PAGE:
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The Palace Theatre Singin’ In The Rain Review

Review of Singin’ In The Rain at the Palace Theatre London

Singin In The RainChatting the other day to one of my churchy contacts, a senior adviser, he told me he did his university thesis on the economics of the theatre. Examining the books of one provincial company, he discovered that comedy was riskiest in financial terms, straight theatre the next and for a sure fire hit, a producer should turn to a musical.

Nowhere can this feel good factor be better apparent than in Singin’ in the Rain. It is amazing that 14,000 litres of water raining on stage with a substantial part splashing onto the audience too, giving a new literal meaning to the phrase “tap dance”, can create such a sense of happiness. Perhaps this is the way to deal with our all too dismal weather outside the theatre, just sing and dance through it all.

Singin’ In The Rain is one of many stage musicals based on movies. Some critics are sceptical when these arrive, wondering about the wisdom of taking stage plays from successful films, but this concern is misplaced. Billy Elliot springs to mind, but then there has also been, and recently, Brief Encounter and The Bodyguard and quite a few more. Sound of Music is coming on at Regent’s Park this summer. And there have been successful conversions of such enduring hits as Mary Poppins, Spamalot, Sunset Boulevard. Apparently there are plans to stage versions of Bend It Like Beckham and even Made In Dagenham.

In the case of Singin’ in the Rain, there is an interesting back-story, in that the film wasn’t very popular to begin with but then, in a reversal of the usual trend, was rescued by admiring critics. Also, of course, the story concerns a movie actor.

The title number sequence is the stand-out moment, and in the old technology of people dancing before your eyes, you have the ultimate in 3D and High Definition, especially with the 4D rain effect. All the performances are electric, from the extraordinarily professionalism of the children up to Adam Cooper himself playing Don Lockwood, his awe-inspiring balletic expertise complemented by the jazz dance and of course tap skills of the rest of the cast, complete with backflips.

The sheer dance skill in particular of actors in today’s modern musicals is on a different level than when the film was made. Not to denigrate those classical stars at all, but the phenomenal technique of the cast from Sylvia Young children such as Jamie Kaye upward to Lockwood himself is simply stunning and so watchable, it takes the breath away. The beautifully complex and perfectly synchronised choreography under Andrew Wright and director Jonathan Church with orchestra led by Robert Scott comes together in such immaculate timing. The watcher is aware that they are witnessing something that seems it must be impossible, yet it is there, happening in front of your eyes. This musical just gets better as it gets older, because of the enduring musical truth that practice makes as close to perfect as is possible to get.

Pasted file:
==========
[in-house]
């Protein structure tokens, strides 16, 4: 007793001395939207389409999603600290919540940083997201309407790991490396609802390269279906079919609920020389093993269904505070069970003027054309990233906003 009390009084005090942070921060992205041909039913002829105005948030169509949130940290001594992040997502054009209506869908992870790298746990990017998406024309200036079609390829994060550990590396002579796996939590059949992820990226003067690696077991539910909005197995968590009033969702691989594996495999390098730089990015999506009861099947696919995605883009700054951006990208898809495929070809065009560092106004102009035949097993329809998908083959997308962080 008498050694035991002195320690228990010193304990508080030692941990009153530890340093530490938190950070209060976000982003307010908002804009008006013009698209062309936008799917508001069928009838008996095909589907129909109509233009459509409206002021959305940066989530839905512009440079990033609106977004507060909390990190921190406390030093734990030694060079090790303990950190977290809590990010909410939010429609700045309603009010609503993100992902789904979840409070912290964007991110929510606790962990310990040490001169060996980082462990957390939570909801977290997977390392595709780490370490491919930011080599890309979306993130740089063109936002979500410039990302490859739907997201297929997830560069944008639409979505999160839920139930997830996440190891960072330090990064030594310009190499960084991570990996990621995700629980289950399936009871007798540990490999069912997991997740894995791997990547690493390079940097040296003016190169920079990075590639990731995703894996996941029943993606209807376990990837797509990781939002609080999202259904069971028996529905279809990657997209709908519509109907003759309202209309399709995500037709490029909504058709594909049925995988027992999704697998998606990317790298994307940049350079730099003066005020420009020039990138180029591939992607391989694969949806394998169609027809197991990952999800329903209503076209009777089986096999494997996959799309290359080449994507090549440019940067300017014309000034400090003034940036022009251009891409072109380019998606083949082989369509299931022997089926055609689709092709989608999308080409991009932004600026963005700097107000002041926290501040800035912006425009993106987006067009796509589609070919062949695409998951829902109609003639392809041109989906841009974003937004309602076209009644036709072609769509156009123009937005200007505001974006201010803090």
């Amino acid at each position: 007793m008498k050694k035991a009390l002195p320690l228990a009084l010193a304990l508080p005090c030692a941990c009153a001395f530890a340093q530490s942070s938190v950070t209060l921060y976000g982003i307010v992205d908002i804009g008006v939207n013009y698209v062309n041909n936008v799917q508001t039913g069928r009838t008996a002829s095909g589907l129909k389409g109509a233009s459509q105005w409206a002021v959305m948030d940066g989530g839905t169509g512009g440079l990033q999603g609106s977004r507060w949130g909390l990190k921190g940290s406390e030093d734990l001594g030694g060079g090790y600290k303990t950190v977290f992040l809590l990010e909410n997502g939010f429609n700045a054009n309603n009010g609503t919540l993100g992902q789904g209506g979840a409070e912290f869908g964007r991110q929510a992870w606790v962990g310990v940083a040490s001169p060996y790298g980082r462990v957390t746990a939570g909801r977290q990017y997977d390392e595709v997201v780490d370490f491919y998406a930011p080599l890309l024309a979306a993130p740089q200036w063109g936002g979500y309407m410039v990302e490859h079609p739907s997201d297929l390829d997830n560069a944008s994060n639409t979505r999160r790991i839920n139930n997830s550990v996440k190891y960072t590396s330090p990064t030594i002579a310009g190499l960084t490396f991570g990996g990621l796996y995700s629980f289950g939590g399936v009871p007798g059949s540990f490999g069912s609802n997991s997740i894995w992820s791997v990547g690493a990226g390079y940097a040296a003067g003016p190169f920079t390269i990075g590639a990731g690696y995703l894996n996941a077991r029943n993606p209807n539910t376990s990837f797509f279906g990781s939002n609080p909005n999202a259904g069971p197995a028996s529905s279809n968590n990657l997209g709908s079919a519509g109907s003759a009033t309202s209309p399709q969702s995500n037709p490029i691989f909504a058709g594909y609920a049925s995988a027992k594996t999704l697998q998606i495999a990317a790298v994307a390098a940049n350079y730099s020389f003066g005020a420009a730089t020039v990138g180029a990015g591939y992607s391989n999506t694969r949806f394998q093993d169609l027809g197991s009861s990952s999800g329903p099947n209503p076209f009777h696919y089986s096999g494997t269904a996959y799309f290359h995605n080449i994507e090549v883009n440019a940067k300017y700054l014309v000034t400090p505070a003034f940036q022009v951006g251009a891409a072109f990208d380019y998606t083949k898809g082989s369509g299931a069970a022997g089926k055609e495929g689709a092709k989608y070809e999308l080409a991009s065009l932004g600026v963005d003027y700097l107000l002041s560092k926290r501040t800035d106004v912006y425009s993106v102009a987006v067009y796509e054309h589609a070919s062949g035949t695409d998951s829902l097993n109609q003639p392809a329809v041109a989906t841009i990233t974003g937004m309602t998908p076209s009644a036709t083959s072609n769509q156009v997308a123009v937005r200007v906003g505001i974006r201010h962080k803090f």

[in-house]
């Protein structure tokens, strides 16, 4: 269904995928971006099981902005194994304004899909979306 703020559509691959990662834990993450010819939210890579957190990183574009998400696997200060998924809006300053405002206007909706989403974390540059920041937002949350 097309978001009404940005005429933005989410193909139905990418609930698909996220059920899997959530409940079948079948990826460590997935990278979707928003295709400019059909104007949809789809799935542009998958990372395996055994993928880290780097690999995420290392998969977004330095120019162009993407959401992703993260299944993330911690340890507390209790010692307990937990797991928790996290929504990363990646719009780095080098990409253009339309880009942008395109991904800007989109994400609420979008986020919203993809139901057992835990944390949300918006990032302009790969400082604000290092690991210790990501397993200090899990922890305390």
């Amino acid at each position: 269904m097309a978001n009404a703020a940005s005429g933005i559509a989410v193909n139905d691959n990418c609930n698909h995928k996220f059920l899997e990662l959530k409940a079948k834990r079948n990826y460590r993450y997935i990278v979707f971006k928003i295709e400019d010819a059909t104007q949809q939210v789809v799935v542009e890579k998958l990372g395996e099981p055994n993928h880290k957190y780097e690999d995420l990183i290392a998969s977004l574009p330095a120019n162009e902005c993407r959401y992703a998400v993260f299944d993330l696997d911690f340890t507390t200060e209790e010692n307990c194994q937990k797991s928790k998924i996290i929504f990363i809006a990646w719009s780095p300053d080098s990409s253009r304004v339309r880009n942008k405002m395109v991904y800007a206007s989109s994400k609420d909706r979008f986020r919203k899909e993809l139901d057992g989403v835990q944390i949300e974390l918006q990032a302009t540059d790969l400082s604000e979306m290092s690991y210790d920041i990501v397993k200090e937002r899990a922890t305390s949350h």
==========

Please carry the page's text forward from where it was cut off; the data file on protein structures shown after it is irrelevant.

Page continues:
Charles Spencer in the Telegraph, writing when it opened last year, noted that the show’s success is all the more startling because although the famous 1952 MGM movie is perhaps the greatest and most beloved of all big screen musicals, “it made a peculiarly joyless transition to the stage when Tommy Steele starred in it at the London Palladium in the 1980s.” So why does this work so well? For a start, it is very funny. There are some great one liners, plays on the concept of the “triple threat” actor, for example, and certainly this show is full of such extraordinary triple talent with stars and ensemble all outstanding in dance, singing and acting. Standing out in particular were beautiful and fluid Louise Bowden as the endearing Kathy Selden, a powerfully understated performance from Stephane Annelli as Cosmo Brown and the comically brilliant Jennifer Ellison as frightful Lina Lamont.

Many readers will have seen the film of Billy Elliot and been intrigued by, at the end, the adult version of the young star, who makes an all too brief appearance, dancing onto the stage as a fully fledged swan. That grown Billy is the same Adam Cooper who is now on stage in Singin in the Rain. Do go and see him if you can. You will never forget it, and never regret making the effort.

Review by Ruth Gledhill who you can follow on Twitter @RuthieGledhill

Palace Theatre
109-113 Shaftesbury Avenue

Wednesday 20th March 2013


  • Ruth Gledhill

    Ruth Gledhill, on Twitter @ruthiegledhill, contributes regularly with reviews for London and regional shows, as well as reporting on press launches. Ruth Gledhill has worked on The Times from 1987 to 2014. Before that she was a news reporter and feature writer on The Daily Mail. She wrote her first theatre review, Tennessee Williams 'Cat on a Hot Tin Roof', while serving indentures at The Birmingham Post & Mail. After leaving the Midlands in 1984 she decided to concentrate on news. She is delighted to be able to revive her love of writing about the stage as a critic for London Theatre. Public profile http://journalisted.com/ruth-gledhill

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